While MLA is the format I was brought up on and as an English teacher still personally use, I must concur with those who say that the process is more important than the product. It is a relatively easy matter these days to find citation tools for help, so it seems more important that students learn and/or accept that citations must be used. I believe that the Associated Press uses Chicago style, but I might be wrong.
I teach and use MLA style. The members of our department (English) have agreed to teach this, and try to encourage the rest of the departments conducting research units to do so as well so that the students can have some continuity.
What is a concern is that not everyone in other departments uses MLA formally. It may be easier for them to adapt it a little for their students, especially in light of the varying level of student capabilities within one class.
This becomes a problem when these students come into my classroom. I provide them with an entire set of guidelines, and we practice them in class. Some are willing to do it; some don't care and just lose the points. And some refuse to change what they have learned elsewhere. Oh, well...
I am not really familiar with Chicago, but have used APA-style in some of my graduate work. I think MLA is somehow more intuitive, at least for me. So given a choice, I would stay with the MLA-style.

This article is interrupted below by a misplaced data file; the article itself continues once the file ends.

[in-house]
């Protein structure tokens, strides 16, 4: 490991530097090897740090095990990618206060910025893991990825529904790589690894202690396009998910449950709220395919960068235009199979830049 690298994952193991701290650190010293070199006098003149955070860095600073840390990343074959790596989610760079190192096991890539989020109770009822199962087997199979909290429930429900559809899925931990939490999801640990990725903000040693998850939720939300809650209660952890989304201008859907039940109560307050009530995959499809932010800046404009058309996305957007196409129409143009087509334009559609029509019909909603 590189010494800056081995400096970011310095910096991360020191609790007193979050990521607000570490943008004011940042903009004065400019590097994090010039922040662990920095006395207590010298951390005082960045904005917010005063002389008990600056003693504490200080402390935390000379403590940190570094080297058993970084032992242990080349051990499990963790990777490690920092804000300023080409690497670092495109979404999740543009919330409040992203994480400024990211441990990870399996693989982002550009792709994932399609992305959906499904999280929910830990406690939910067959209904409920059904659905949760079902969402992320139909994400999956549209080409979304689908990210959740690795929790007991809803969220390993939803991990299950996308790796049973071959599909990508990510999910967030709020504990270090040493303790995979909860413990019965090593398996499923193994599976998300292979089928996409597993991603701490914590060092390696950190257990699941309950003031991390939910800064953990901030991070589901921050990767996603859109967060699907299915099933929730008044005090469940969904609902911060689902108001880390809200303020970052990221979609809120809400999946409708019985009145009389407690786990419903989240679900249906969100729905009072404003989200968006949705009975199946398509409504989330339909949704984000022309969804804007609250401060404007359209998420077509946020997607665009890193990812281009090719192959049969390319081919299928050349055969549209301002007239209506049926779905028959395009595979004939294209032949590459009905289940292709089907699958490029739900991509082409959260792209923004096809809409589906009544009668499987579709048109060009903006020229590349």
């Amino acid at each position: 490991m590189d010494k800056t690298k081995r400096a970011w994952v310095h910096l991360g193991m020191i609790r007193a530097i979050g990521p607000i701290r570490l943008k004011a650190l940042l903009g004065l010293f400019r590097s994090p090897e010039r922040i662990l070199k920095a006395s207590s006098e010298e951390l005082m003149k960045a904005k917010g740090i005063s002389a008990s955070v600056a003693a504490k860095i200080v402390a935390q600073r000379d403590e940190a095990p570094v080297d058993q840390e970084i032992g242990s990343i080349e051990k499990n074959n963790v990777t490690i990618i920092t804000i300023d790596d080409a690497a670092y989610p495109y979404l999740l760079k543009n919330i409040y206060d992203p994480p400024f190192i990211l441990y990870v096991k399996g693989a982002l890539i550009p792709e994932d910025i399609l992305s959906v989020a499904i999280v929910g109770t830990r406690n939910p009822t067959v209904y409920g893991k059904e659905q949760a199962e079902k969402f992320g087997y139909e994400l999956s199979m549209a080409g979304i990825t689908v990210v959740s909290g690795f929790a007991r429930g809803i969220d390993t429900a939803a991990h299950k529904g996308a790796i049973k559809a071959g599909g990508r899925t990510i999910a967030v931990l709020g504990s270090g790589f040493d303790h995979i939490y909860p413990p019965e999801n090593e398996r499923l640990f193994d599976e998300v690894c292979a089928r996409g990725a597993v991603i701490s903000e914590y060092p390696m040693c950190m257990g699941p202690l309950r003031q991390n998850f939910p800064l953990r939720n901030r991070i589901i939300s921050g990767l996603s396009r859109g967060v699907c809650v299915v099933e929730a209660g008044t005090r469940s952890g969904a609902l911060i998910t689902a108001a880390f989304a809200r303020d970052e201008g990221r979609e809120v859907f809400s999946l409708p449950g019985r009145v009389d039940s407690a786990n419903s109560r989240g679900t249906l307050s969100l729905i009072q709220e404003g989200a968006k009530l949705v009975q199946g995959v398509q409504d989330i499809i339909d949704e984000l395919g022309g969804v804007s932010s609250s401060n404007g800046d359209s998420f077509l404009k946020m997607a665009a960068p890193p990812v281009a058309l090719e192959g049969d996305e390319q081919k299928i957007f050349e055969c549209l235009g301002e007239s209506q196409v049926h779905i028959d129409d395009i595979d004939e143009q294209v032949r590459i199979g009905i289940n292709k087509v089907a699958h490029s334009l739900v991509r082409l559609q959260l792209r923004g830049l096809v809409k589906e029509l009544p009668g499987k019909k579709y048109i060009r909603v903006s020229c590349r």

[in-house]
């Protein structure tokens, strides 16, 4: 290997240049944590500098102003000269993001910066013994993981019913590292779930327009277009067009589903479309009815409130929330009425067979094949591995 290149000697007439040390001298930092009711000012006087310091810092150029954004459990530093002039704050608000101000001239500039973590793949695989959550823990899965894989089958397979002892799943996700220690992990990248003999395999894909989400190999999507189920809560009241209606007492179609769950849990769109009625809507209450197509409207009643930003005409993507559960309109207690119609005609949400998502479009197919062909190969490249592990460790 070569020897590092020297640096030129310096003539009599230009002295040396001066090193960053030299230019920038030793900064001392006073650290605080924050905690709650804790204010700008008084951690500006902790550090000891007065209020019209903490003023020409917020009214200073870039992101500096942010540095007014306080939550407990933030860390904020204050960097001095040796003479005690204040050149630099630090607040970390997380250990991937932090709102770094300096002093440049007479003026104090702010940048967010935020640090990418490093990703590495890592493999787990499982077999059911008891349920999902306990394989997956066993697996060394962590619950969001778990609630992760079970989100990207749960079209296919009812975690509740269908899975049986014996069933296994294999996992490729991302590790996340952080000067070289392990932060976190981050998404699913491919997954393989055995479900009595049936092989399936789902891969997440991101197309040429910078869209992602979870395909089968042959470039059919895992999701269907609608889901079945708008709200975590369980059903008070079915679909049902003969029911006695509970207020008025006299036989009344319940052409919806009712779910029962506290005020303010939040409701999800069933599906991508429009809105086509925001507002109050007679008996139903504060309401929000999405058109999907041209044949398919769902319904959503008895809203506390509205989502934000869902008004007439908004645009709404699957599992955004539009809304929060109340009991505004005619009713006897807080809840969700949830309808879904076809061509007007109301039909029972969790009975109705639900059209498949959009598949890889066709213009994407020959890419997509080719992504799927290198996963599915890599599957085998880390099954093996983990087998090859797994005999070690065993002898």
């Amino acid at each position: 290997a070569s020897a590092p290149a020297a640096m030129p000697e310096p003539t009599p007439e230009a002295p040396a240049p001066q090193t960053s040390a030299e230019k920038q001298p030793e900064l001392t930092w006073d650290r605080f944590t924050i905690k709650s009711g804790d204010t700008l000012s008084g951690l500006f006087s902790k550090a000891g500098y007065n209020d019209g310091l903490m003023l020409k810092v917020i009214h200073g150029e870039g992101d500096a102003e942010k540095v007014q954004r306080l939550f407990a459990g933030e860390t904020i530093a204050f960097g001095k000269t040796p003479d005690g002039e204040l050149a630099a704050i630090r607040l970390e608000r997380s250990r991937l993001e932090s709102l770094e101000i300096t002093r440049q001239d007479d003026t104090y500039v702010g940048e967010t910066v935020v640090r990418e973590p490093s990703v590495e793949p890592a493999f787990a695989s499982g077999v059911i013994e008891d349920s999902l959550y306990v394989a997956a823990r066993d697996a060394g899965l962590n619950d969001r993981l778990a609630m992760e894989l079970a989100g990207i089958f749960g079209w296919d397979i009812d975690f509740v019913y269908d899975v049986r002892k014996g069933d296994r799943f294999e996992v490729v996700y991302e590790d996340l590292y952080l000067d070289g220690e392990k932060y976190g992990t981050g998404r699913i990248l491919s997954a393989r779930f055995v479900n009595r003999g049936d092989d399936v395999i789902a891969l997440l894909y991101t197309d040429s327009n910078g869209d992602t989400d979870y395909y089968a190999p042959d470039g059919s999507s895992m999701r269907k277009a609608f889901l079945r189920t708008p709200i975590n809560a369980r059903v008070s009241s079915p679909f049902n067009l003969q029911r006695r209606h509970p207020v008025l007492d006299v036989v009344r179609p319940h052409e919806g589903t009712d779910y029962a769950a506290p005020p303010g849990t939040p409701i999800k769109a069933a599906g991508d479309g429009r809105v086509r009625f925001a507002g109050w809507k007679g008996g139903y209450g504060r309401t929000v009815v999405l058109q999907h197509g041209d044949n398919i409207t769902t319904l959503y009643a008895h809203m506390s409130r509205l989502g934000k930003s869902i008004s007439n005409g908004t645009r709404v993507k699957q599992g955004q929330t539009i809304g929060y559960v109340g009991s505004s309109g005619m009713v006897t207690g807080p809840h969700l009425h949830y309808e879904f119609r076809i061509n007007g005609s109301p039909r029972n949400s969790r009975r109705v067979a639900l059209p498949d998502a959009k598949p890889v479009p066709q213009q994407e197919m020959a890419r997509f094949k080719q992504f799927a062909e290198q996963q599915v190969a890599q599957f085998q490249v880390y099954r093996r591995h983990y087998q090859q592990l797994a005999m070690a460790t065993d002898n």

Sorry to be the "lone wolf" in this discussion, but I prefer the Chicago (Turabian) style, and have instructed my students to use it. In all of my graduate level history courses, the Chicago style was preferred. Students learn the MLA and APA style in their other classes; but it is important for them to be familiar with Chicago also. At such time as they write papers in upper level college classes, they should be prepared to use whichever style is required. It never hurts to broaden a student's perspective, even on citation styles.
I use MLA in my English classes and APA in my education classes. I think that you should use the style that corresponds to the subject. That way, students will theoretically be exposed to all of them. Teach them to use citation generators and reference books because there is NO WAY they will remember it all.